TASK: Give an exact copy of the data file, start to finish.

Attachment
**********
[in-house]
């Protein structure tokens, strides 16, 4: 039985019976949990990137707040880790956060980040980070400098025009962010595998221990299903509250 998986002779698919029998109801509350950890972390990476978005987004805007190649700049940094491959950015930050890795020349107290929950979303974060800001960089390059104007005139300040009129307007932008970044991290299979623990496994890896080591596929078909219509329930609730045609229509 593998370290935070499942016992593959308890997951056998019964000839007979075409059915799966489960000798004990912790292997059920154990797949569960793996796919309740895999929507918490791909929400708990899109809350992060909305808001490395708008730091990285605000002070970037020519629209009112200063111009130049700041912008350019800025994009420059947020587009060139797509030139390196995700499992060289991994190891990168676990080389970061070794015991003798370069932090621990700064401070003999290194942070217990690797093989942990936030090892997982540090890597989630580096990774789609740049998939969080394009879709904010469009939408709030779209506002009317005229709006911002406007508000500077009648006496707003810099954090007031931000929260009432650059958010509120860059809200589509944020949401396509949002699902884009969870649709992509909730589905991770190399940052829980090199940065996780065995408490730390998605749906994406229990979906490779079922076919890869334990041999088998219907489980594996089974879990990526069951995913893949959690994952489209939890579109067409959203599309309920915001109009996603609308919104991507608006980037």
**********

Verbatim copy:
[in-house]
């Protein structure tokens, strides 16, 4: 039985019976949990990137707040880790956060980040980070400098025009962010595998221990299903509250 998986002779698919029998109801509350950890972390990476978005987004805007190649700049940094491959950015930050890795020349107290929950979303974060800001960089390059104007005139300040009129307007932008970044991290299979623990496994890896080591596929078909219509329930609730045609229509 593998370290935070499942016992593959308890997951056998019964000839007979075409059915799966489960000798004990912790292997059920154990797949569960793996796919309740895999929507918490791909929400708990899109809350992060909305808001490395708008730091990285605000002070970037020519629209009112200063111009130049700041912008350019800025994009420059947020587009060139797509030139390196995700499992060289991994190891990168676990080389970061070794015991003798370069932090621990700064401070003999290194942070217990690797093989942990936030090892997982540090890597989630580096990774789609740049998939969080394009879709904010469009939408709030779209506002009317005229709006911002406007508000500077009648006496707003810099954090007031931000929260009432650059958010509120860059809200589509944020949401396509949002699902884009969870649709992509909730589905991770190399940052829980090199940065996780065995408490730390998605749906994406229990979906490779079922076919890869334990041999088998219907489980594996089974879990990526069951995913893949959690994952489209939890579109067409959203599309309920915001109009996603609308919104991507608006980037």